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Old Jun 14, 2009, 03:33 AM
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Quote:
Originally Posted by webbsolution
Thank you for the clarification.

the Winds at the WC were pretty harsh and the german team still flew the X. This makes me wonder what they consider too much wind...

I too think you could improve the legs with good tuning. I have made some changes to my 3.5 and I am getting a good return on them so far. I will fly a bunch tomorrow and see how it does.
What German team and what WC? All the senior Germans were flying different models. There was only one flying Xplorer. And this was the standard size.
I am pretty sure atleast Sebastian Feigl likes to fly the Experience Pro instead of the Xplorer in medium to high winds.

I am pretty sure the Xplorer 3800 that I have is too big for the high winds. And that the normal size would be a better choice.
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Old Jun 14, 2009, 04:39 AM
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Jyvaskyla, Finland
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The F3J 3 model rule is interesting. Say your base model is 2x Perfect/Aspire. Should the third model be little smaller for the moments of high winds or an ultimate 4m floater for early morning/evening rounds... Or just fly 3 similar models, with maybe little different laminations?

How does Explorer fall into these categories? Is it a floater or the allround plane?
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Old Jun 14, 2009, 07:44 AM
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The National Thermal champs have just finished in Australia, at Jeriderie. One report I read, said that, ' a number of Xplorers blew up on the winch lines, most of which were full carbon versions'
Some people are now nick naming them 'xploders'
From what I have seen these are an exceptionally good aircraft, lets just hope that was a bad batch
Quote:
Originally Posted by jml724
Has this happened to anyone else with their X ? This is not the carbon version

The first launch of the day---conditions were calm. I was on our 25 year old club winch is adequate but not a powerhouse. I had just moved the tow hook back bacause the launches have been too flat and I was being cautious not wanting a pop off. Still too flat but better---into the bucket and up.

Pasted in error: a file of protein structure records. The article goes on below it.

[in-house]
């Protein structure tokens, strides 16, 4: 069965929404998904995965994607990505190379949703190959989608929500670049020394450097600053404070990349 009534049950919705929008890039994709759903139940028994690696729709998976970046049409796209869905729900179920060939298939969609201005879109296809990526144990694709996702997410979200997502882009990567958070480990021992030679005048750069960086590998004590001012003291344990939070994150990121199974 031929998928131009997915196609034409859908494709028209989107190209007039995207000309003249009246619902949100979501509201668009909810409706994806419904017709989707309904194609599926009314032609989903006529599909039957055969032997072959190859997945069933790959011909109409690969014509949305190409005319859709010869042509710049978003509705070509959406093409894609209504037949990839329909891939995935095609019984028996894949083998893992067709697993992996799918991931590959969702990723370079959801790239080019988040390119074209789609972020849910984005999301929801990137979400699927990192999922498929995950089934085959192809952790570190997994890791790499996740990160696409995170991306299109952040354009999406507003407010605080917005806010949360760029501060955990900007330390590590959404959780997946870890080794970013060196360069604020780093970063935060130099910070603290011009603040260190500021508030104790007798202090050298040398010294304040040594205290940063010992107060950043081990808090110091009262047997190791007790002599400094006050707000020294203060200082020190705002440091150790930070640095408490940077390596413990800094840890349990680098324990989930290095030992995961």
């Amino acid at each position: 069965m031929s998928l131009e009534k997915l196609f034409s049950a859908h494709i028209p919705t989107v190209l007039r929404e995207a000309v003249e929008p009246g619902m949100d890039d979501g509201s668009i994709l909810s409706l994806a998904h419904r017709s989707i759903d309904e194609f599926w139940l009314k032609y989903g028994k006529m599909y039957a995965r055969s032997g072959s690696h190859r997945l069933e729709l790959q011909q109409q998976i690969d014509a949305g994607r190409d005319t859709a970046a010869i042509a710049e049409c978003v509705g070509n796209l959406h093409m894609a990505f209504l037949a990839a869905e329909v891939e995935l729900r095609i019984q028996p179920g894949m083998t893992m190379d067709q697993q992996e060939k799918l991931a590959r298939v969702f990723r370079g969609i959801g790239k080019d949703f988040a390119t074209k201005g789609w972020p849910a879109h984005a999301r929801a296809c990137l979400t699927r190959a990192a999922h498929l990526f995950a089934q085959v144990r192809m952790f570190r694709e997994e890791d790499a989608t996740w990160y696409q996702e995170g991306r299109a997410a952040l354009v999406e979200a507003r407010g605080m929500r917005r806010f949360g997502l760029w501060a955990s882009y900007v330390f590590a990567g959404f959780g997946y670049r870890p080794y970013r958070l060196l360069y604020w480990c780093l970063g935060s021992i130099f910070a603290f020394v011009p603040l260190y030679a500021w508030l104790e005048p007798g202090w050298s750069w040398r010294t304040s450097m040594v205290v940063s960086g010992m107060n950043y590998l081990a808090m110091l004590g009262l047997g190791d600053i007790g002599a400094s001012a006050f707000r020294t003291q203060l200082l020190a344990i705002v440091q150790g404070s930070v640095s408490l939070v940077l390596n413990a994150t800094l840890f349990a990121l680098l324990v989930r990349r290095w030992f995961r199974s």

Left wing tip keeps going up and the rest of the plane starts to spiral down. I fought to get it level and kept it in a fast flat turn to the right. I was working hard to get in down without more damage and low and behold its going up. What are the odds of that happening??

I didnt want to touch the flaps as long as it was kinda sorta under control. I kept feeding in down and finally touched down pretty softly.

We located the wing tip but the joiner was not with it----we found the joiner with the joiner box still attached a few feet to the side of the winch line.

So what happened?? Looks like the joiner box in the center panel came loose and the wing tip pulled out through the end and bottom of the center panel

The rib at each end of the center panel is balsa so I am going to cut out the other side to run a bead of glue along the joiner box---I just hate making these kind of repairs on a plane that Ive only been flying a couple of months

But for those of you thinking of going bigger----the X will thermal with 2/3 of a wing

Jeff
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Old Jun 14, 2009, 01:28 PM
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Quote:
Originally Posted by Tuomo